It’s strange, conducting a new(ish) flirtation entirely over the internet. Preferable, in many ways. If he’s annoying, you can just switch him off, blaming the rural internet. You don’t have to wax anything. Your feet can become pit ponies, let loose in a paddock for the summer, liberated, free. You don’t have to buy any strange Man Food: biscuits, gin, marmalade. It’s all fantastic and exciting, texting and WhatsApping, watching the dots. Until the day he asks you to Zoom.
Dooooom, more like.
Famous Man: ‘I want to see you.’ Me: (replying exactly five weeks before spas and hair salons can open; I’m already booked in, from 9.30am – the facial threader will certainly have her work cut out).
‘You can’t. It’s against the law. You chose a different bubble.’
Him: ‘I know that. I mean we can Zoom.’
This is tantamount to a man wanting you to stand there naked with the overhead light on.
I’ve already sent him a few stills, to keep him at bay. Not of me, don’t be stupid. Of my new kitchen, and my new claw-foot bathtub. Seeing that last photo, he observed not that it had been painted a lovely dark green, or that he loved the antique brass taps, but that, ‘Oh, great. The taps are central, so neither of us gets the tap end.’
Why do men only see things through the prism of How It Affects Me During Sex? Don’t sully my bathroom! It’s my Spa at Home! I’m so in love with my expensive products – Aesop, an Australian brand that makes me feel closer to the photographer hunk Nigel* – that the last time a man came to stay I asked him to bring his own soap.
To divert him from wanting to send a Zoom link, I asked if he has furloughed any of his staff. Him: ‘What staff? I don’t have any.’ Me: ‘Yes you do. Who was that woman cooking when I stayed the last time?’ Him: ‘My sister-in-law.’
Oh dear. I think there was one morning I asked her to make me a vegan sandwich. This is the problem with famous people. You stay in their house, and strangers wander around. Surly teens drift in to sit at the table during breakfast, and you have no idea who they are. I once spent the weekend at a house party, and not one woman said hello, or ‘What do you do?’ When I went over to the wife of perhaps the most famous rock star in the world and said, ‘Hi, we used to work together years ago’, she looked so nervous I worried she would press some sort of alarm.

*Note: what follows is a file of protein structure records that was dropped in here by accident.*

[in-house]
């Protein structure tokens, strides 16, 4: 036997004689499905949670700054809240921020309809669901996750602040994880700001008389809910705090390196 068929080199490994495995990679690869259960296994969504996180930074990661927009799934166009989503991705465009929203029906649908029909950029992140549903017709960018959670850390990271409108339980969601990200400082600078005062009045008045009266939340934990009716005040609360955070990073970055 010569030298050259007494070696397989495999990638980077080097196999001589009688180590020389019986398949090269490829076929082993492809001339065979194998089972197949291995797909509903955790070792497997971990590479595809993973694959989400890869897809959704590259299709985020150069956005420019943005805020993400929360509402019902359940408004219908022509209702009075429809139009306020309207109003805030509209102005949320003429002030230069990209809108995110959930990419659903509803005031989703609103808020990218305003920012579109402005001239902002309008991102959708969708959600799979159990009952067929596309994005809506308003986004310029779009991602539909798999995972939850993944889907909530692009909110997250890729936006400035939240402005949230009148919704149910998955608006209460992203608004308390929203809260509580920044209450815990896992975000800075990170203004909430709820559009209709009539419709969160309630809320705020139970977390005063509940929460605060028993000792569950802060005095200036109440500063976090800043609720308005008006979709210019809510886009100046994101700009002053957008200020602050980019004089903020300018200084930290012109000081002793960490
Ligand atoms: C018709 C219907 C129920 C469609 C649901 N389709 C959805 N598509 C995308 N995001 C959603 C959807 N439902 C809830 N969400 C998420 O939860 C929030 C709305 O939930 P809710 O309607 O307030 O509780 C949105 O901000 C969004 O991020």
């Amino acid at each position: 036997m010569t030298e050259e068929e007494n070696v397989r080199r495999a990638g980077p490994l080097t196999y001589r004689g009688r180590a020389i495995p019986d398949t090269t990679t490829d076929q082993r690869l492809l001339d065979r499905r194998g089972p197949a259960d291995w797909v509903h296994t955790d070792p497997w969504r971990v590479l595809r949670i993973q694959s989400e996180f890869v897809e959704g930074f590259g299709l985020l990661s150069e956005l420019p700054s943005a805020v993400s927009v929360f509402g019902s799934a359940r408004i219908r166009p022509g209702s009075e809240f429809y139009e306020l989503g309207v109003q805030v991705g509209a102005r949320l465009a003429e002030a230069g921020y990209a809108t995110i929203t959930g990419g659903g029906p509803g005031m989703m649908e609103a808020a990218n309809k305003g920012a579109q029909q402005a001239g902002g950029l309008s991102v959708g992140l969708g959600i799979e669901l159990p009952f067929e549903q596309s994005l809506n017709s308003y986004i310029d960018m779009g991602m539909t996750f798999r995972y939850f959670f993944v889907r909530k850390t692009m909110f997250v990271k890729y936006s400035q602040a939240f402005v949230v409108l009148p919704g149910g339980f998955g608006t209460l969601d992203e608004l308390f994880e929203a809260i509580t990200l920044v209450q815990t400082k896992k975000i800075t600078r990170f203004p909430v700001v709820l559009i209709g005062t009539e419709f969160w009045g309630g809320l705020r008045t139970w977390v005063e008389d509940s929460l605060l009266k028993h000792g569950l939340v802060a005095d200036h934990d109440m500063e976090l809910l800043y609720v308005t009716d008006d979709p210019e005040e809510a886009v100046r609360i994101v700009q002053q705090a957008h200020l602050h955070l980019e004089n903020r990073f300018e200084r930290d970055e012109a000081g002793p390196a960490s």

Anyway, he went on and on about Zoom, so I finally relented, and said I could do 13 April.
Him: ‘That’s the day after spas open.’ Dear god, he’s almost a woman.
Him: ‘Well, that’s ridiculous. I’ve seen you without make-up.’
Me: ‘Yes, but not with really bad lighting and from the wrong angle.’
Him: ‘So you don’t like the reality of you being seen [not sure that is even grammatical].
But you will portray any man in your life as if glimpsed under a microscope.’
Me: ‘Listen, did Pattie Boyd complain to Eric Clapton about being written about?’
Him: ‘No, but the song was called “Wonderful Tonight”. Not “Crap in Bed”.’
Me: ‘I never wrote that about you. And she could have taken offence by saying, “What, you mean I looked dreadful yesterday?”’
Him: ‘Are you saying I’m Pattie Boyd in this relationship!?’
Me: ‘No. But just get over it. There was a profile of me in a newspaper last year and I didn’t even read it! What annoys me is people in the public eye, writers especially, which is what you are minus a neckerchief, who throw a hissy fit if someone writes something about them they object to. Move on!’
Anyway, sod all that. Did you see he typed ‘relationship’? That must mean something, surely…
* Please bring on series seven of Married at First Sight. I’m getting withdrawal symptoms